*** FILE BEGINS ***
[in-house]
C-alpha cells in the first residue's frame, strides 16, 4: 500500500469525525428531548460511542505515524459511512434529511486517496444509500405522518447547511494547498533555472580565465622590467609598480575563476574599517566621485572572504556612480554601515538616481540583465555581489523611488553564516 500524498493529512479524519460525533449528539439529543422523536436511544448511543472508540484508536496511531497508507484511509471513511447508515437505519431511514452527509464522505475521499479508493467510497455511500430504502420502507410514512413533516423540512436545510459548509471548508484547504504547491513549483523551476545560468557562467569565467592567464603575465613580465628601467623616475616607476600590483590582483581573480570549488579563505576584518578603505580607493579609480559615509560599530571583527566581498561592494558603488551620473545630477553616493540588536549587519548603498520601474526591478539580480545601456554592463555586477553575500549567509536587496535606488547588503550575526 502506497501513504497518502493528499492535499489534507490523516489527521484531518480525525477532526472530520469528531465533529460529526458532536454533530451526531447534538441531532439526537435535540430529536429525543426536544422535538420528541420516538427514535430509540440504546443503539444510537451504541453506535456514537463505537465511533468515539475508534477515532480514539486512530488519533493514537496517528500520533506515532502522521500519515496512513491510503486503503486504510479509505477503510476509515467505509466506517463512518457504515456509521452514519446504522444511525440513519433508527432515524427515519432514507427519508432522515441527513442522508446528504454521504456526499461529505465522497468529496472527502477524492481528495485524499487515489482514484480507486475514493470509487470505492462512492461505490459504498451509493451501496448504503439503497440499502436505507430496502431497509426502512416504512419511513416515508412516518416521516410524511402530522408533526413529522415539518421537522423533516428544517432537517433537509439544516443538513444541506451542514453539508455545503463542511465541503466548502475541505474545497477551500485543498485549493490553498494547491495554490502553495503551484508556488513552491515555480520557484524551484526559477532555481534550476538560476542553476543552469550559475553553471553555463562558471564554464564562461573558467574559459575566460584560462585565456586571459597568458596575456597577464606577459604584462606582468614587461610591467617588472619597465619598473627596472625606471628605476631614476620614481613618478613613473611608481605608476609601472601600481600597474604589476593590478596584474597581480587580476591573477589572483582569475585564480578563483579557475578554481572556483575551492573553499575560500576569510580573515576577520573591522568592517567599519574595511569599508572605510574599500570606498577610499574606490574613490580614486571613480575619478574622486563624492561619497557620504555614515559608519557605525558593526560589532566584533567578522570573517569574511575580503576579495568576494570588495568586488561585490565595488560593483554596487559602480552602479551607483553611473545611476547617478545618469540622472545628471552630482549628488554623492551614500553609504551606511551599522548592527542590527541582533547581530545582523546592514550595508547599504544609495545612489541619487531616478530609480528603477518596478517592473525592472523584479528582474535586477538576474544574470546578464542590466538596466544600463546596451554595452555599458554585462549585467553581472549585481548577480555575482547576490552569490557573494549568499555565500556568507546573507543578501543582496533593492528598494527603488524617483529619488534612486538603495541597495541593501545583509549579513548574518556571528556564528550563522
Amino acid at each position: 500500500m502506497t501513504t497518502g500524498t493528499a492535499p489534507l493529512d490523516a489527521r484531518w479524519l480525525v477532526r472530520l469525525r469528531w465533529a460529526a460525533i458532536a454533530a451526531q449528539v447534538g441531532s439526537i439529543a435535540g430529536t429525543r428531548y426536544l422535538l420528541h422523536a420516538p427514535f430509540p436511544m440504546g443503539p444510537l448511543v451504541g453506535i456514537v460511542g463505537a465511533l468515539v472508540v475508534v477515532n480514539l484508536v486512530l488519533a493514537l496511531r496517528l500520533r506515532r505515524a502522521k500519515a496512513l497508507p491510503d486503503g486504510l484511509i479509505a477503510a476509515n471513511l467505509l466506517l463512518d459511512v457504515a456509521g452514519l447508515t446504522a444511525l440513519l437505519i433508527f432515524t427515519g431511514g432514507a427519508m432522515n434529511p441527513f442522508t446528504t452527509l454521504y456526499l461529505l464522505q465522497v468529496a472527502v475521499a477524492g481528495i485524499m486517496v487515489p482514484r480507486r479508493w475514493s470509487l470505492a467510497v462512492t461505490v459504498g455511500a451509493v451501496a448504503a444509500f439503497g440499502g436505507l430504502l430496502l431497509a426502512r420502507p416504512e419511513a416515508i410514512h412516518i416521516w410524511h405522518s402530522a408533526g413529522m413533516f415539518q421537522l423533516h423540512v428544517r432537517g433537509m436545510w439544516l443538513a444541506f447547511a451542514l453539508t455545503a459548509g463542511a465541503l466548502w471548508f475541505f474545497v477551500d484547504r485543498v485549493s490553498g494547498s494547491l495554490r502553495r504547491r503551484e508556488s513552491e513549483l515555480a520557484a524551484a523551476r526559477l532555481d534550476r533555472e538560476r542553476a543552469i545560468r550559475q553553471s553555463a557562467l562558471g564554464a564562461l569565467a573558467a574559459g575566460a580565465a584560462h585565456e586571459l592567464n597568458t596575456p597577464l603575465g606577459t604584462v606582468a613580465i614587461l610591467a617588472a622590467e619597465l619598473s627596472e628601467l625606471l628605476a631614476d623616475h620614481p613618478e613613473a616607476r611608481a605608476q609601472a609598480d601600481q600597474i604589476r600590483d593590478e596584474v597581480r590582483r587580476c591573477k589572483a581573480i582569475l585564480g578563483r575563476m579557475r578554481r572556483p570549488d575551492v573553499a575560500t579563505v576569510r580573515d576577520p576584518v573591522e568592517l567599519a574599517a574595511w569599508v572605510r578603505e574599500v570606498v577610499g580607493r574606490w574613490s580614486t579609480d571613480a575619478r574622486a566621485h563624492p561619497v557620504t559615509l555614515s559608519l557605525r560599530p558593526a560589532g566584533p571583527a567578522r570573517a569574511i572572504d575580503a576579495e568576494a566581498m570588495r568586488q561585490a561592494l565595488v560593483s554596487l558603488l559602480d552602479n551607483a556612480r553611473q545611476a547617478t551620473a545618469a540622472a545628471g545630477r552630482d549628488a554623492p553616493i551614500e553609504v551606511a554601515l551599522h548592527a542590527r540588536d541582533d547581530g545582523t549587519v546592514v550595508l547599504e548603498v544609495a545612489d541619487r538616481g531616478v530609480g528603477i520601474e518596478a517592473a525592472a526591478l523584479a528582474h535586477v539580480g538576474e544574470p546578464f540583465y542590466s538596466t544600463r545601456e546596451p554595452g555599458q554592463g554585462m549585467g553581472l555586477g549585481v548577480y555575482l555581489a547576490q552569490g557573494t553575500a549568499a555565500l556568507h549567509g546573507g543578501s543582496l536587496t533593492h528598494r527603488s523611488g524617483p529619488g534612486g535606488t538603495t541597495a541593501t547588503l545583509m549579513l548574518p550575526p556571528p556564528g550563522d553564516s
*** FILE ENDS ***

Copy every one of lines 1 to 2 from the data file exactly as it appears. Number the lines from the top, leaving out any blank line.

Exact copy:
[in-house]
C-alpha cells in the first residue's frame, strides 16, 4: 500500500469525525428531548460511542505515524459511512434529511486517496444509500405522518447547511494547498533555472580565465622590467609598480575563476574599517566621485572572504556612480554601515538616481540583465555581489523611488553564516 500524498493529512479524519460525533449528539439529543422523536436511544448511543472508540484508536496511531497508507484511509471513511447508515437505519431511514452527509464522505475521499479508493467510497455511500430504502420502507410514512413533516423540512436545510459548509471548508484547504504547491513549483523551476545560468557562467569565467592567464603575465613580465628601467623616475616607476600590483590582483581573480570549488579563505576584518578603505580607493579609480559615509560599530571583527566581498561592494558603488551620473545630477553616493540588536549587519548603498520601474526591478539580480545601456554592463555586477553575500549567509536587496535606488547588503550575526 502506497501513504497518502493528499492535499489534507490523516489527521484531518480525525477532526472530520469528531465533529460529526458532536454533530451526531447534538441531532439526537435535540430529536429525543426536544422535538420528541420516538427514535430509540440504546443503539444510537451504541453506535456514537463505537465511533468515539475508534477515532480514539486512530488519533493514537496517528500520533506515532502522521500519515496512513491510503486503503486504510479509505477503510476509515467505509466506517463512518457504515456509521452514519446504522444511525440513519433508527432515524427515519432514507427519508432522515441527513442522508446528504454521504456526499461529505465522497468529496472527502477524492481528495485524499487515489482514484480507486475514493470509487470505492462512492461505490459504498451509493451501496448504503439503497440499502436505507430496502431497509426502512416504512419511513416515508412516518416521516410524511402530522408533526413529522415539518421537522423533516428544517432537517433537509439544516443538513444541506451542514453539508455545503463542511465541503466548502475541505474545497477551500485543498485549493490553498494547491495554490502553495503551484508556488513552491515555480520557484524551484526559477532555481534550476538560476542553476543552469550559475553553471553555463562558471564554464564562461573558467574559459575566460584560462585565456586571459597568458596575456597577464606577459604584462606582468614587461610591467617588472619597465619598473627596472625606471628605476631614476620614481613618478613613473611608481605608476609601472601600481600597474604589476593590478596584474597581480587580476591573477589572483582569475585564480578563483579557475578554481572556483575551492573553499575560500576569510580573515576577520573591522568592517567599519574595511569599508572605510574599500570606498577610499574606490574613490580614486571613480575619478574622486563624492561619497557620504555614515559608519557605525558593526560589532566584533567578522570573517569574511575580503576579495568576494570588495568586488561585490565595488560593483554596487559602480552602479551607483553611473545611476547617478545618469540622472545628471552630482549628488554623492551614500553609504551606511551599522548592527542590527541582533547581530545582523546592514550595508547599504544609495545612489541619487531616478530609480528603477518596478517592473525592472523584479528582474535586477538576474544574470546578464542590466538596466544600463546596451554595452555599458554585462549585467553581472549585481548577480555575482547576490552569490557573494549568499555565500556568507546573507543578501543582496533593492528598494527603488524617483529619488534612486538603495541597495541593501545583509549579513548574518556571528556564528550563522